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PE is a common problem, and it may affect up to 1 in 4 men.1 Occasional episodes of PE are common, but if it is becoming more frequent and occurring at least 50% of the time, you may benefit from treatment.
PE can also be present alongside other types of sexual dysfunction, such as erectile dysfunction, but this cannot be treated at the same time.
The simplest description of PE is that a man orgasms (ejaculates) too quickly during sexual intercourse2. There is no standard time of how long you should be able to have sex before ejaculating. Despite common misconception, studies have shown the average time is around five and a half minutes.2,4 You should remember, it is not how long it lasts, but what feel right for you and your partner.
There are several different possible causes of PE. For instance, PE that always been a problem, sometimes described as primary PE, could be due to having a traumatic sexual experience at an early age, a strict upbringing and beliefs about sex or a biological cause such as increased sensitivity. PE that has recently started happening where previously there has been little or no issue, described as secondary PE, could be due to a physical cause such as alcohol and drugs or prostate or thyroid problems. Secondary PE can also be caused by physiological factors such as anxiety and depression, stress or relationship problems.
Whatever the cause of your PE, it can be effectively managed by medical treatment, self-help or behavioural techniques or a combination of both4.
Premature ejaculation treatment
Priligy is a prescription-only treatment for men experiencing premature ejaculation (PE). It is a short-acting selective serotonin reuptake inhibitor (SSRI) and contains the active ingredient dapoxetine. It has been available in the UK as a licensed treatment since 2013 and is not usually available on an NHS prescription. It is available as 30mg and 60mg tablets.
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Frequently asked questions about premature ejaculation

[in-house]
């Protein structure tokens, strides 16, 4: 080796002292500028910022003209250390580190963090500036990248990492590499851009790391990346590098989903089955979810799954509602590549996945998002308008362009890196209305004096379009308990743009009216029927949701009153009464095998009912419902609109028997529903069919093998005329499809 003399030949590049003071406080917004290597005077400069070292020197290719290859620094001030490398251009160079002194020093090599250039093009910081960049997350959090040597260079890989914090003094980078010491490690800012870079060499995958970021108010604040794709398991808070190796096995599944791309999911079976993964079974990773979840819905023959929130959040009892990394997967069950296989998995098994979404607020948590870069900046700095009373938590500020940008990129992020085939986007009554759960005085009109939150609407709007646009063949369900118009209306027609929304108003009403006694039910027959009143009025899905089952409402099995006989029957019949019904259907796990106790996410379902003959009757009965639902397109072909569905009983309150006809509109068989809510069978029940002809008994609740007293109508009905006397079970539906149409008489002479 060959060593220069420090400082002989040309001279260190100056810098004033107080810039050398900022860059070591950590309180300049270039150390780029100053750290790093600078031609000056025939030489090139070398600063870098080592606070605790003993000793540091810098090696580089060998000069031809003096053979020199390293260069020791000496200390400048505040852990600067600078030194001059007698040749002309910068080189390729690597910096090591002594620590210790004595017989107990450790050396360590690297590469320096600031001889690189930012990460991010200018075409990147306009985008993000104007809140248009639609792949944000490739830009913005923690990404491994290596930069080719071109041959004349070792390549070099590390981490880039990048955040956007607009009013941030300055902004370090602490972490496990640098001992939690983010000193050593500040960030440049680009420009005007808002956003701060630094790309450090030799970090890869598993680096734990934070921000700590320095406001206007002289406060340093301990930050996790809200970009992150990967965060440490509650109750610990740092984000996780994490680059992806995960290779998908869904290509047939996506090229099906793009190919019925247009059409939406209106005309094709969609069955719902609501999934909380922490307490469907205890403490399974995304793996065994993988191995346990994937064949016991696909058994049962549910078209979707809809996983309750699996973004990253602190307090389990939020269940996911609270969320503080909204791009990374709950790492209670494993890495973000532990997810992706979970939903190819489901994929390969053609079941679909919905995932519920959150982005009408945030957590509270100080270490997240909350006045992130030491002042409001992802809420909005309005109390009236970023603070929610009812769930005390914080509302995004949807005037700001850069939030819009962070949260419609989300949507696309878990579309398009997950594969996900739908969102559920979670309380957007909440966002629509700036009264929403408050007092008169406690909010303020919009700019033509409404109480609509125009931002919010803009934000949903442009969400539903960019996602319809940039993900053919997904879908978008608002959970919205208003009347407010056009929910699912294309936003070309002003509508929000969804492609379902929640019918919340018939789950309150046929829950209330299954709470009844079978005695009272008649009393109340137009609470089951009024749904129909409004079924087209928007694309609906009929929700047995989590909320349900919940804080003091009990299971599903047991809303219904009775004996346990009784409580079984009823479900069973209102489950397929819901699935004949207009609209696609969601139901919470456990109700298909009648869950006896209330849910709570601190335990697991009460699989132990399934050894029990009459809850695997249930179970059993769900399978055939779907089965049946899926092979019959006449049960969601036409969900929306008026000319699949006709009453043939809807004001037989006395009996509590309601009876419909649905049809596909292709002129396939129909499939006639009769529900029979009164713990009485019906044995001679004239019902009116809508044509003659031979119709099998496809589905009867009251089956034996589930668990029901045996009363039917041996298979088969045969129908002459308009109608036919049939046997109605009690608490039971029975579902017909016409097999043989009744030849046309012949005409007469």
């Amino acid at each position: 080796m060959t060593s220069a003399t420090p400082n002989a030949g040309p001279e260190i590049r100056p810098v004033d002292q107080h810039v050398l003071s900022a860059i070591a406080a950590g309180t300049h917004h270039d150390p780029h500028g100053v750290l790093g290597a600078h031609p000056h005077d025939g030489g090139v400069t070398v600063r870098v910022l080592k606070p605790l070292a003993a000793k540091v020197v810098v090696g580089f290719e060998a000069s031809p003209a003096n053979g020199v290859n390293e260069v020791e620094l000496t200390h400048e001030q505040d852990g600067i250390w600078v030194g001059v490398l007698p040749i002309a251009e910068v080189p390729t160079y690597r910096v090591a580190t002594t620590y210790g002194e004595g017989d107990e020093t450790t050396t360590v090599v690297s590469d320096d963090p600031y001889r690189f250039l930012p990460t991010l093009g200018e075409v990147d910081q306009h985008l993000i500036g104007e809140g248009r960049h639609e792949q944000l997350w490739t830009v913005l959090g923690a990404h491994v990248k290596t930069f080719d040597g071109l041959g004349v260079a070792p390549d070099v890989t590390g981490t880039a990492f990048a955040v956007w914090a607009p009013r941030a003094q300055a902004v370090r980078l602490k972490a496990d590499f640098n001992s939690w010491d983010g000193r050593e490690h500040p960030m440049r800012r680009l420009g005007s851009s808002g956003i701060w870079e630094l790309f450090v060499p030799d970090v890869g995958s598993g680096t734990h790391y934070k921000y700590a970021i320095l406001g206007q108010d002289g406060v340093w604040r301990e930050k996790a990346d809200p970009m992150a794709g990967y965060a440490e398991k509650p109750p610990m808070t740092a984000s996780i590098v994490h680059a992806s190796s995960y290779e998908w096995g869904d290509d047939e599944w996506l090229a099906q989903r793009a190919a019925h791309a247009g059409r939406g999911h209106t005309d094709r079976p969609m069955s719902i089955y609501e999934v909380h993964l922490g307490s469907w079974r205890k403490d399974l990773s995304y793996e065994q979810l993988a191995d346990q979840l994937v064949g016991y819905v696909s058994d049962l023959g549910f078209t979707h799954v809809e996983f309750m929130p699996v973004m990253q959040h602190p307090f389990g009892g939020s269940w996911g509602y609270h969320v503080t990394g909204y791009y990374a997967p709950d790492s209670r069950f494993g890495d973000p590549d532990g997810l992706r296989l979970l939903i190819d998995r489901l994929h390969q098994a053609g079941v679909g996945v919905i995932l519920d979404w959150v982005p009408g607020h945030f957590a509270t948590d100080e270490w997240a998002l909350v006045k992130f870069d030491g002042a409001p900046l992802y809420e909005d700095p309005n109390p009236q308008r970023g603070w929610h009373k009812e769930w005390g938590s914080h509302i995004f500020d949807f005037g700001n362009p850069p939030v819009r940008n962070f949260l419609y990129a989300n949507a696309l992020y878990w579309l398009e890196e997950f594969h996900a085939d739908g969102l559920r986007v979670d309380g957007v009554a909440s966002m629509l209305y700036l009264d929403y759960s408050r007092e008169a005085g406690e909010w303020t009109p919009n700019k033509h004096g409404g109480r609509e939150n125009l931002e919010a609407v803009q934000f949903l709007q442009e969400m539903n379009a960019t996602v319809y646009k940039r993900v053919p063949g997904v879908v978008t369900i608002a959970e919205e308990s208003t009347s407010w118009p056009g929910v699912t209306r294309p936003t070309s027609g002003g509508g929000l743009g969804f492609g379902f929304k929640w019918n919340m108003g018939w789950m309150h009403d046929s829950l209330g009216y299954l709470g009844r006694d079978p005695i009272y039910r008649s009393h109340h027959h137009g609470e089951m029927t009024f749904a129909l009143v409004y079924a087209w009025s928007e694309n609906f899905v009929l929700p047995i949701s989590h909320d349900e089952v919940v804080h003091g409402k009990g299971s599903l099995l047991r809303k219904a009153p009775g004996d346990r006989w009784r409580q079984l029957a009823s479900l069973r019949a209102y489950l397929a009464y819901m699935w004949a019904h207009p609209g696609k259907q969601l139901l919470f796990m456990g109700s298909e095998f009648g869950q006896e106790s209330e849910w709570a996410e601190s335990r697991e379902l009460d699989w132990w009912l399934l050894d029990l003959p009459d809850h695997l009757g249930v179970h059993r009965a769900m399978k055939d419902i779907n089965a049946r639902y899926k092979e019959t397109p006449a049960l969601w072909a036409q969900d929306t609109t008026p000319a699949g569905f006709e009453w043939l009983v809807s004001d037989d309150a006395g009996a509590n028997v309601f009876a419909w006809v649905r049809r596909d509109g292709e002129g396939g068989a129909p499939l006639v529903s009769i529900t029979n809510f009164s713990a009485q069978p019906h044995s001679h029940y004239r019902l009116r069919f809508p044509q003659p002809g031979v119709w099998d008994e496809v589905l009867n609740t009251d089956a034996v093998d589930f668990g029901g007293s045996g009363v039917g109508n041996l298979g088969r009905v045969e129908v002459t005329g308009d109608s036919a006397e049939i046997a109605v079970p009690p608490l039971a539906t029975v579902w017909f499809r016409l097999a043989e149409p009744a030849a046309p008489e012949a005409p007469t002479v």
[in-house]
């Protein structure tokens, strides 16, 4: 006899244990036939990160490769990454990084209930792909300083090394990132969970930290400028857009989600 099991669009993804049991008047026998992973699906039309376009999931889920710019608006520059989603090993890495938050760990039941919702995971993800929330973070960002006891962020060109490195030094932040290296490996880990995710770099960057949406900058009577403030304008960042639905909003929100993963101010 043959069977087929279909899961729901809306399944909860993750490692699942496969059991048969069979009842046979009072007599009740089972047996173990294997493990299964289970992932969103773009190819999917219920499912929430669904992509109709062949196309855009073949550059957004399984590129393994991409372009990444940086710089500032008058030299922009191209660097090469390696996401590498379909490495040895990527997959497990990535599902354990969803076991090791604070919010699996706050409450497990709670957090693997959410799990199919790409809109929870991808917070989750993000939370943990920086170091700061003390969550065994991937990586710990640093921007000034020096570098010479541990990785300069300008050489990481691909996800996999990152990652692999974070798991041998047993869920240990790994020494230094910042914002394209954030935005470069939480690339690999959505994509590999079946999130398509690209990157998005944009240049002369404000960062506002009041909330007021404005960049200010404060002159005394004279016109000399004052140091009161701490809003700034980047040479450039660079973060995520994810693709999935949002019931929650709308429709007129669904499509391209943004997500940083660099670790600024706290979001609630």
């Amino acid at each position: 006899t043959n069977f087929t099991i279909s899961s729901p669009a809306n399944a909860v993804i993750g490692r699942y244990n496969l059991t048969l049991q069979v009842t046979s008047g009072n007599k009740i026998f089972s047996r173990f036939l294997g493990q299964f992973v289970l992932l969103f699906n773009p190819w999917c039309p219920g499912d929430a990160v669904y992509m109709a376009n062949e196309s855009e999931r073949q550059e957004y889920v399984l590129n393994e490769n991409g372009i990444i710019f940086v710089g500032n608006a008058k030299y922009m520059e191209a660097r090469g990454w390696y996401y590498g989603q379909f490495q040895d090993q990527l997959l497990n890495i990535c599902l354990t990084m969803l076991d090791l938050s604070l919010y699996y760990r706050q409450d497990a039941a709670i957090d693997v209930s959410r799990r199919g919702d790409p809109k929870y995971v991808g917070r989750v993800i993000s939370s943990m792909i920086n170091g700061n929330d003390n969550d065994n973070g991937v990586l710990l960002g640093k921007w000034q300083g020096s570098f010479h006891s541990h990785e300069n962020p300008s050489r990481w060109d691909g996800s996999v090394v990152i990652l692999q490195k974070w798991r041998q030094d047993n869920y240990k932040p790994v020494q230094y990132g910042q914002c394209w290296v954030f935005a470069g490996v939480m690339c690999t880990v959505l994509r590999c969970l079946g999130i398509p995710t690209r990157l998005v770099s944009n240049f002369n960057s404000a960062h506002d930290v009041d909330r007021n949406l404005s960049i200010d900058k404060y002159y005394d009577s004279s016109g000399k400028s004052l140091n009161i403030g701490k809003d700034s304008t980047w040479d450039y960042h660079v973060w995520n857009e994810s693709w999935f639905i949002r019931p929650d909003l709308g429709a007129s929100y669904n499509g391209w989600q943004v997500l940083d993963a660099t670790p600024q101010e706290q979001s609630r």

I’m not sure how long I’m supposed to last, so how do I know if I’m experiencing premature ejaculation?
There isn’t a straightforward answer to this, premature ejaculation (PE) can mean different things to different people. In an NHS study of 500 couples, the average length of time of penetrative sex before ejaculation was five and a half minutes4. This is just an average, it’s quite normal to last longer or less than this. If you and your partner are happy with how long you last and the satisfaction you experience from sex, it’s not important to worry about how long others spend. Our doctors can carry out a consultation to help you decide if you would benefit from treatment.
If my premature ejaculation is resolved, will this also cure my erectile dysfunction?
PE and erectile dysfunction (ED) are two different issues that need to be treated individually. ED should be treated first. Medical treatments for ED and PE should not be combined.
Could my premature ejaculation be a sign of something more serious?
PE can be caused by several issues, many of which can be resolved over time or managed effectively. The important thing is that you are now taking steps to address it. As part of your consultation with our doctors, you will be asked some questions to make sure it is safe and appropriate, to treat your PE. If our doctors are concerned about any aspect of your health, we will advise you appropriately and may refer you back to your doctor.
How long after starting a course of tablets will I start to see results?
Your treatment for PE will only be taken when needed, not as a course of continuous treatment. The tablets should be taken between 1-3 hours before you expect sexual activity to happen. You shouldn’t take again until you are next anticipating sexual activity. Never take the tablets more than once in a day or any 24-hours.